Her Voice Blog

    Loyalty: The Early Brand Gets the Worm

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    Teens age 12-17 have an overwhelming influence on their parents’ purchasing decisions, according to a study by YouGov. These include household product decisions: 75 percent of parents’ apparel choices, 78 percent of home entertainment content and 63 percent of cleaning supplies purchases are influenced by the teenager. Even more influential, 95 percent of teens influence which fast food restaurant to eat at, 93 percent make recreational entertainment choices and 90 percent choose which apparel stores for the family to shop in.

    These numbers tell us that not only do teenagers have major influence on their parents’ buying decisions, but teens also exhibit strong brand loyalty toward the products they want their parents to buy. Most teenagers aren’t old enough to be making runs to the grocery store and deciding on home entertainment systems for their own home, so when does this brand loyalty start?

    American children identify brands as early as 24 months, according to AdWeek. Toddlers are even able to make connections between brands and how they reflect their personalities. By the time kids enter first grade, most have one brand they favor in each major product category they consume. Children are attracted to products that are fun, colorful and engaging. They remember how fun it is to get a Push-Pop from the ice cream truck, open a new Lunchable or see Ronald McDonald walking around McDonald’s.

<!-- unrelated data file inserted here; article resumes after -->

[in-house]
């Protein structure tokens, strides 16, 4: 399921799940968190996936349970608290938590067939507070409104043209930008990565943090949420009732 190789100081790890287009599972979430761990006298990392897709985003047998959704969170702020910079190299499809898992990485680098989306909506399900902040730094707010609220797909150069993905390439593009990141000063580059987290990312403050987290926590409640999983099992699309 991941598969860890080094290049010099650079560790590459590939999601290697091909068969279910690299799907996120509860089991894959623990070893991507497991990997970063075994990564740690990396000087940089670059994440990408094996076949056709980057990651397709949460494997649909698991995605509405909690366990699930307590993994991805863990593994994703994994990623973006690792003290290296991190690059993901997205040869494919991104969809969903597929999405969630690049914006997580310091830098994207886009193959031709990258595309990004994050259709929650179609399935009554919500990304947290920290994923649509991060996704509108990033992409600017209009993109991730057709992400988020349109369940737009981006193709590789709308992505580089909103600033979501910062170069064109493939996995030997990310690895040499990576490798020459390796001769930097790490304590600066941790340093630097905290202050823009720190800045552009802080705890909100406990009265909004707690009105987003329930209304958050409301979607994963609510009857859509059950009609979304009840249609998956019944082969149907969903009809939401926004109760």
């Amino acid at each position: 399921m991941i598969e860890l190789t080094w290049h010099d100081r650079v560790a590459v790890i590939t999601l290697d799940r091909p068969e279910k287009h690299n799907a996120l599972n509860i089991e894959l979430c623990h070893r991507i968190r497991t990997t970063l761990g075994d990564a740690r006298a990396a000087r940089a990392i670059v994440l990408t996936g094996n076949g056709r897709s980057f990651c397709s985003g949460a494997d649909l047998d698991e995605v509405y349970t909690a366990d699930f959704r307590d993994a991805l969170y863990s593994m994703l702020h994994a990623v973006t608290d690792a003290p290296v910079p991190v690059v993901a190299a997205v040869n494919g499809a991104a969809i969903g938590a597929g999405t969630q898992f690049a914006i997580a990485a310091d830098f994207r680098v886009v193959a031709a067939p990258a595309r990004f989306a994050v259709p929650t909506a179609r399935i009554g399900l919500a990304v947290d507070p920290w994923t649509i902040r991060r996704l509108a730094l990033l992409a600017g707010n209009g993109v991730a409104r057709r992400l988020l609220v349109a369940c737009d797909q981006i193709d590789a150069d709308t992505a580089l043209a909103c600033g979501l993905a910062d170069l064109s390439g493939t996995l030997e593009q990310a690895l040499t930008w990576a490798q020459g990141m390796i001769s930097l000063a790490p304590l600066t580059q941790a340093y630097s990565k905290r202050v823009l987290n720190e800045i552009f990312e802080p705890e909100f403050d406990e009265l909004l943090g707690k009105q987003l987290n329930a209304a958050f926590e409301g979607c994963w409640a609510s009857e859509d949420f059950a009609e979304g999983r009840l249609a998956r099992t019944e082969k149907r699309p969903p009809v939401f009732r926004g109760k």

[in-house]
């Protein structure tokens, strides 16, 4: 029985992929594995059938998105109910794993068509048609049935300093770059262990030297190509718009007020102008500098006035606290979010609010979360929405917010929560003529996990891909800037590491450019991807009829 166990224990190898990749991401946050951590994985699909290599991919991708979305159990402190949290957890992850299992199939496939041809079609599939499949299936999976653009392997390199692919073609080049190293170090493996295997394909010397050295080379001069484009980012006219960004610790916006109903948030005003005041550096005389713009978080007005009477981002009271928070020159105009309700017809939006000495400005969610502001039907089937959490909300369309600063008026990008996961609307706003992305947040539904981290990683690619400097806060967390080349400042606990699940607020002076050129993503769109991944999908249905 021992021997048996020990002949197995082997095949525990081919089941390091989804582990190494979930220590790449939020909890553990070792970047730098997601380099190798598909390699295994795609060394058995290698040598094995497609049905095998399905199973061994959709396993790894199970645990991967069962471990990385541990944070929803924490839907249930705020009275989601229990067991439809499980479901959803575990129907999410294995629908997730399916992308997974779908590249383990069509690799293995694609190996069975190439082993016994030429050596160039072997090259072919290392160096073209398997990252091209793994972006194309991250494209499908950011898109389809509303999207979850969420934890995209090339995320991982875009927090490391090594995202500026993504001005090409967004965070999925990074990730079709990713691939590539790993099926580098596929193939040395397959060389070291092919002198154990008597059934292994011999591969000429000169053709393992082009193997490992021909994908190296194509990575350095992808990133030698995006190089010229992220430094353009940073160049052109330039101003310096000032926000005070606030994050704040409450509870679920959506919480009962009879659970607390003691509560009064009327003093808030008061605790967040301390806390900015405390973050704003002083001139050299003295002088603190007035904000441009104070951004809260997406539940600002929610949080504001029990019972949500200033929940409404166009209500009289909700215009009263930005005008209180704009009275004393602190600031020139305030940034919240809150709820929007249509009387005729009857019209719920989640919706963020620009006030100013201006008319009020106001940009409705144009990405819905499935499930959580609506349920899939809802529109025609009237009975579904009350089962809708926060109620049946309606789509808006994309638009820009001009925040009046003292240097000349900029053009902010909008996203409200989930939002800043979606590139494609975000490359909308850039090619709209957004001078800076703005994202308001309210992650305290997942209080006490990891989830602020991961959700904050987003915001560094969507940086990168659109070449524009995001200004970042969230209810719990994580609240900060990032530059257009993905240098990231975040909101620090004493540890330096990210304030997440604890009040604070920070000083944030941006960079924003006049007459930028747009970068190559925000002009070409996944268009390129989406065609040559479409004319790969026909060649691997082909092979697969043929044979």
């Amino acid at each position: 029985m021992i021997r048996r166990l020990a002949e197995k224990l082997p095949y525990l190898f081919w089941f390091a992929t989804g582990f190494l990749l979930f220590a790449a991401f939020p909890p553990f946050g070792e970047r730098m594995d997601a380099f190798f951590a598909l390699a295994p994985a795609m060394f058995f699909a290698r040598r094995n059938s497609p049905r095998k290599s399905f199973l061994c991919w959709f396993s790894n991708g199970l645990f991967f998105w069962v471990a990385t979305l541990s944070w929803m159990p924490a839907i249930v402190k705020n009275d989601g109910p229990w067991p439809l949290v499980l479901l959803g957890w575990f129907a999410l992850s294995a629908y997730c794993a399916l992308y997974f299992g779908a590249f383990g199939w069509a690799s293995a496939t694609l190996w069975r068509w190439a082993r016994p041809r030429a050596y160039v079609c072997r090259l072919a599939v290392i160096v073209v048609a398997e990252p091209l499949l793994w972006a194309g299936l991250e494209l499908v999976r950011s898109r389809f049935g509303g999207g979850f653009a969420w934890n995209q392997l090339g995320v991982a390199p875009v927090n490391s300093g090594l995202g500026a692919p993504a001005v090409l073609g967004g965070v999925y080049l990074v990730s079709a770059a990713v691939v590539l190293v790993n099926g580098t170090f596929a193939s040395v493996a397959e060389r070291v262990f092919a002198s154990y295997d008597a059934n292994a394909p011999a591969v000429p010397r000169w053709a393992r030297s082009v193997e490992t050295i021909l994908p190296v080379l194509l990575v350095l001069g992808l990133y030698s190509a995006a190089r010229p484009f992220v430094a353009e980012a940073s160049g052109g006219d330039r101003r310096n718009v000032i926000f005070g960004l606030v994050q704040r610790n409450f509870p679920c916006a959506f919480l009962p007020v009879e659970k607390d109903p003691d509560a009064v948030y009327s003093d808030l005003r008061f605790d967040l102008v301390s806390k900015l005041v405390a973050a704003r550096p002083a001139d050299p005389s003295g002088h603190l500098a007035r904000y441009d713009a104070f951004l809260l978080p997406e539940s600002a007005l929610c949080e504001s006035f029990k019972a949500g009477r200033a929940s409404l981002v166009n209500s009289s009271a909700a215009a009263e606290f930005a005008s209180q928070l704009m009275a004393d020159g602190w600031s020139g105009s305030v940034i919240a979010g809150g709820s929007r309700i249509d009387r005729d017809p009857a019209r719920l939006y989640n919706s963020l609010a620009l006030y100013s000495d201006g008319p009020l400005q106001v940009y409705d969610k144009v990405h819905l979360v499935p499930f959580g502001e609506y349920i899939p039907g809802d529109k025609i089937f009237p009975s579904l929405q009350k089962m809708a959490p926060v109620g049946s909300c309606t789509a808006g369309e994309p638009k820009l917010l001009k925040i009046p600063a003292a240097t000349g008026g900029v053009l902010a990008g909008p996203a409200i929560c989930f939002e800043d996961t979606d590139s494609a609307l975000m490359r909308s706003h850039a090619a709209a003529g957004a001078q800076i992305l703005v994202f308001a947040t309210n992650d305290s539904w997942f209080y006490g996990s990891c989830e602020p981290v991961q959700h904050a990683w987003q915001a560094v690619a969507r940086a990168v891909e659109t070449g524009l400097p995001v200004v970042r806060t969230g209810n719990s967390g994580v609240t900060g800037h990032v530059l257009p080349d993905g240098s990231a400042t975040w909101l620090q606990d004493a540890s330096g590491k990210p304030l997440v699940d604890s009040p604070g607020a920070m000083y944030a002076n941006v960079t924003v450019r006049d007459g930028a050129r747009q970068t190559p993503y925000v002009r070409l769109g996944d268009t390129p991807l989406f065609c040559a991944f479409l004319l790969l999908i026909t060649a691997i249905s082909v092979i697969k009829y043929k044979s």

Research shows exposure to certain ads during childhood leads to bias toward those products in adulthood. Childhood nostalgia helps build brand loyalty. In a study conducted by the Journal of Consumer Research, adults were asked to determine the healthiness of various products. Some of the products were heavily advertised during their childhood years. Results indicated participants were more likely to show positive feedback when exposed to brands advertising with cartoon characters from before the participant was age thirteen. These participants who showed positive feelings toward the particular products exhibited a resistance to any change of mind or trying a different product.

    The earlier an affection toward a brand begins, the longer brand loyalty stays. Childhood interest in a brand can result in a lifelong relationship. Teenagers who are influencing what their parents buy will likely favor the same restaurants, activities and products through into their adulthood. Needs, wants and styles change in various stages of life. However, when it comes to products that follow consumers at every age—like food, hygiene products and restaurants—the early brand gets the worm.

    Tags:
    Branding, MarketingPR

    Her Voice

    The Fletcher Blog

    This is Her Voice, the Fletcher blog. Here you can find posts about marketing, public relations, recent news and other marketing-related topics. Our blog is written to help inform, advise and analyze.

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